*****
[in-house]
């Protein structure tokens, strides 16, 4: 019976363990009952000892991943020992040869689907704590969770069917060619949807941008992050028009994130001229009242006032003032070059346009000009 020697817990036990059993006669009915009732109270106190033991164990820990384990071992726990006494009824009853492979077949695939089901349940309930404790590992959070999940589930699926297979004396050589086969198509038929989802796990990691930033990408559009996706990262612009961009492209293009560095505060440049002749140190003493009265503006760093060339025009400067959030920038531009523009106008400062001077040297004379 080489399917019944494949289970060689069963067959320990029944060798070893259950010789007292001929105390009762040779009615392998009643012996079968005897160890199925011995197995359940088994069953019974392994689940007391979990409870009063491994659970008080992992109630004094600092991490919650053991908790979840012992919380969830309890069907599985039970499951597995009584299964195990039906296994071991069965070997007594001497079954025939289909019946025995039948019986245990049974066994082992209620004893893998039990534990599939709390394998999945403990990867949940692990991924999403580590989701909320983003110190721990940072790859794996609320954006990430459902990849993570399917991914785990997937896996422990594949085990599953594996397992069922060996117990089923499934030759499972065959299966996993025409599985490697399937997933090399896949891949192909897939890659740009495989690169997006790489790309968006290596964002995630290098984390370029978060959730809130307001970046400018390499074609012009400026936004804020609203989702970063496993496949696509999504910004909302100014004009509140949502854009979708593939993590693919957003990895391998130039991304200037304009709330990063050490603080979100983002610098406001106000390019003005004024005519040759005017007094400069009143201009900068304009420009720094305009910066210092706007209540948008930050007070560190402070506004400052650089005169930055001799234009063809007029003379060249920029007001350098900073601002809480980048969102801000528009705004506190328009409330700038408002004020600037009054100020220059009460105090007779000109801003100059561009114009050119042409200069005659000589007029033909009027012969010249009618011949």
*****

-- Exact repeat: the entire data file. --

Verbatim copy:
[in-house]
């Protein structure tokens, strides 16, 4: 019976363990009952000892991943020992040869689907704590969770069917060619949807941008992050028009994130001229009242006032003032070059346009000009 020697817990036990059993006669009915009732109270106190033991164990820990384990071992726990006494009824009853492979077949695939089901349940309930404790590992959070999940589930699926297979004396050589086969198509038929989802796990990691930033990408559009996706990262612009961009492209293009560095505060440049002749140190003493009265503006760093060339025009400067959030920038531009523009106008400062001077040297004379 080489399917019944494949289970060689069963067959320990029944060798070893259950010789007292001929105390009762040779009615392998009643012996079968005897160890199925011995197995359940088994069953019974392994689940007391979990409870009063491994659970008080992992109630004094600092991490919650053991908790979840012992919380969830309890069907599985039970499951597995009584299964195990039906296994071991069965070997007594001497079954025939289909019946025995039948019986245990049974066994082992209620004893893998039990534990599939709390394998999945403990990867949940692990991924999403580590989701909320983003110190721990940072790859794996609320954006990430459902990849993570399917991914785990997937896996422990594949085990599953594996397992069922060996117990089923499934030759499972065959299966996993025409599985490697399937997933090399896949891949192909897939890659740009495989690169997006790489790309968006290596964002995630290098984390370029978060959730809130307001970046400018390499074609012009400026936004804020609203989702970063496993496949696509999504910004909302100014004009509140949502854009979708593939993590693919957003990895391998130039991304200037304009709330990063050490603080979100983002610098406001106000390019003005004024005519040759005017007094400069009143201009900068304009420009720094305009910066210092706007209540948008930050007070560190402070506004400052650089005169930055001799234009063809007029003379060249920029007001350098900073601002809480980048969102801000528009705004506190328009409330700038408002004020600037009054100020220059009460105090007779000109801003100059561009114009050119042409200069005659000589007029033909009027012969010249009618011949």